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Can we prevent diabetes?

New hope that we can stop type 2 diabetes before it starts
Diabetes is arguably one of Australia's greatest health challenges and fastest-growing chronic conditions. But landmark research shows that type 2 diabetes could be preventable at any life stage - whether you are still young, starting a family, or middle-old age.

When you dig into the data, diabetes paints a dire picture. According to Diabetes Australia, 280 people develop diabetes every day and it's the leading cause of preventable blindness and more than 4400 amputations a year. People with diabetes are 2-4 times more likely to develop heart disease — and this only skims the surface of the alarming statistics.

However, the University of Sydney has made a leading contribution to exciting new research that reveals a way to prevent type 2 diabetes from developing in most individuals who are susceptible based on age, family history, ethnicity and markers of pre-diabetes. 

PREVIEW is a landmark study in diabetes prevention and weight loss management. Leading researchers from the study will draw on the findings and learnings of PREVIEW – lifestyle interventions and population studies from Europe and around the world – to share new solutions to determine risk, how to avoid developing type 2 diabetes and how to safely lose a large amount of weight. These approaches challenge traditional strategies, such as following a conventional healthy diet.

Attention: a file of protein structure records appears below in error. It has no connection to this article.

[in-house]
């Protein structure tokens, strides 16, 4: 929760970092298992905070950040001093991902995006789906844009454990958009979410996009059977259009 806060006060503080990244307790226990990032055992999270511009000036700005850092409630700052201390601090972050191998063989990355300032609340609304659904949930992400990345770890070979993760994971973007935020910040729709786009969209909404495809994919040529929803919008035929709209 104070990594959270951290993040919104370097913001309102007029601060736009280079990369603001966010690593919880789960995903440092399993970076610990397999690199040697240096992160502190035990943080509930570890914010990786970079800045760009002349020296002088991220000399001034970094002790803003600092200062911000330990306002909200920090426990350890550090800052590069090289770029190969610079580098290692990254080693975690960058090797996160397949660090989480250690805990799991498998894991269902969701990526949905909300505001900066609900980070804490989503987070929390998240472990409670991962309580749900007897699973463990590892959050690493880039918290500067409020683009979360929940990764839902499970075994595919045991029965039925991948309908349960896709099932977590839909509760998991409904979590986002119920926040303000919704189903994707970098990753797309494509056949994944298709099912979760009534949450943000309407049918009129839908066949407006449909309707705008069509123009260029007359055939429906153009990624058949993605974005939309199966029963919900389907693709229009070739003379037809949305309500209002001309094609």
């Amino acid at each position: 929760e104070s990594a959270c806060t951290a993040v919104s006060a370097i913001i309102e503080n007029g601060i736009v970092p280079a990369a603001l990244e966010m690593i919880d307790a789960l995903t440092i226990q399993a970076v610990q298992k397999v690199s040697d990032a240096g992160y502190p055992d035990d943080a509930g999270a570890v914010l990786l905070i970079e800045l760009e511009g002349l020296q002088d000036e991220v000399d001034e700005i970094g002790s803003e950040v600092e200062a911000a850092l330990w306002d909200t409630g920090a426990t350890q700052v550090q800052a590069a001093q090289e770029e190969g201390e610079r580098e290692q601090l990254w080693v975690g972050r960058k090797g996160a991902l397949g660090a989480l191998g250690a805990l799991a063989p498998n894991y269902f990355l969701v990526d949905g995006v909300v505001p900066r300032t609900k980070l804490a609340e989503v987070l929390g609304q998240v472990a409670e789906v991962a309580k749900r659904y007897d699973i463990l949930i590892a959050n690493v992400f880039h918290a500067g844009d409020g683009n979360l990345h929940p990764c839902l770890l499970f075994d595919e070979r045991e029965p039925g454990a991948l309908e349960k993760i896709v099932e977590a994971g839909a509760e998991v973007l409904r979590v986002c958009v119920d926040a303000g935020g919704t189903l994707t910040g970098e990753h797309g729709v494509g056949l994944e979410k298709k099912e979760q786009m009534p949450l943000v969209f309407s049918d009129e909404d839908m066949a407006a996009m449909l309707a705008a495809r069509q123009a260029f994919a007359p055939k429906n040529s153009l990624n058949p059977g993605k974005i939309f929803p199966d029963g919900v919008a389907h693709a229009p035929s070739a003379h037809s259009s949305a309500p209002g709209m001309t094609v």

PREVIEW logo

This event was held on Tuesday 9 April 2019 at the University of Sydney and was co-presented with Charles Perkins Centre, which is a partner of the PREVIEW study.

The speakers

Jennie Brand-Miller – or GI Jennie, as she is known – is internationally recognised for her groundbreaking work that championed a way to measure differences between foods, now commonly known as the ‘glycemic index’. Her current research includes diabetes prevention. She is the Principal Investigator of the Australian arm of the PREVIEW study, the world's largest lifestyle intervention to prevent diabetes in individuals at high risk.

Anne Raben is the Project Coordinator of the PREVIEW project and head of the Obesity Research Group in the Department of Nutrition, Exercise and Sports (NEXS) of the Faculty of Science, University of Copenhagen, Denmark. Anne has 20 years of experience working in industry and academia on obesity, human nutrition and diabetes.

Edith Feskens is Professor Nutrition and Metabolic Sydrome and leader of the PREVIEW observational and longitudinal population studies in 5 countries, focusing on the specific role of protein and  carbohydrates in the development of type 2 diabetes

Stephen Colagiuri is Professor of Metabolic Health and Director of the Boden Institute at the University of Sydney. He is also Co-Director, World Health Organization Collaborating Centre on Physical Activity, Nutrition and Obesity. 

Stephen Simpson is Academic Director of the Charles Perkins Centre, foundation member of the Obesity Collective and Chair of its Curators group, and Professor in the School of Life and Environmental Sciences at the University of Sydney. He has been named NSW Scientist of the Year (2009), elected a Fellow of the Royal Society of London (2013) and made a Companion of the Order of Australia (2015). Stephen has also been prominent in the media, including presenting a four-part documentary series for ABC TV, Great Southern Land.

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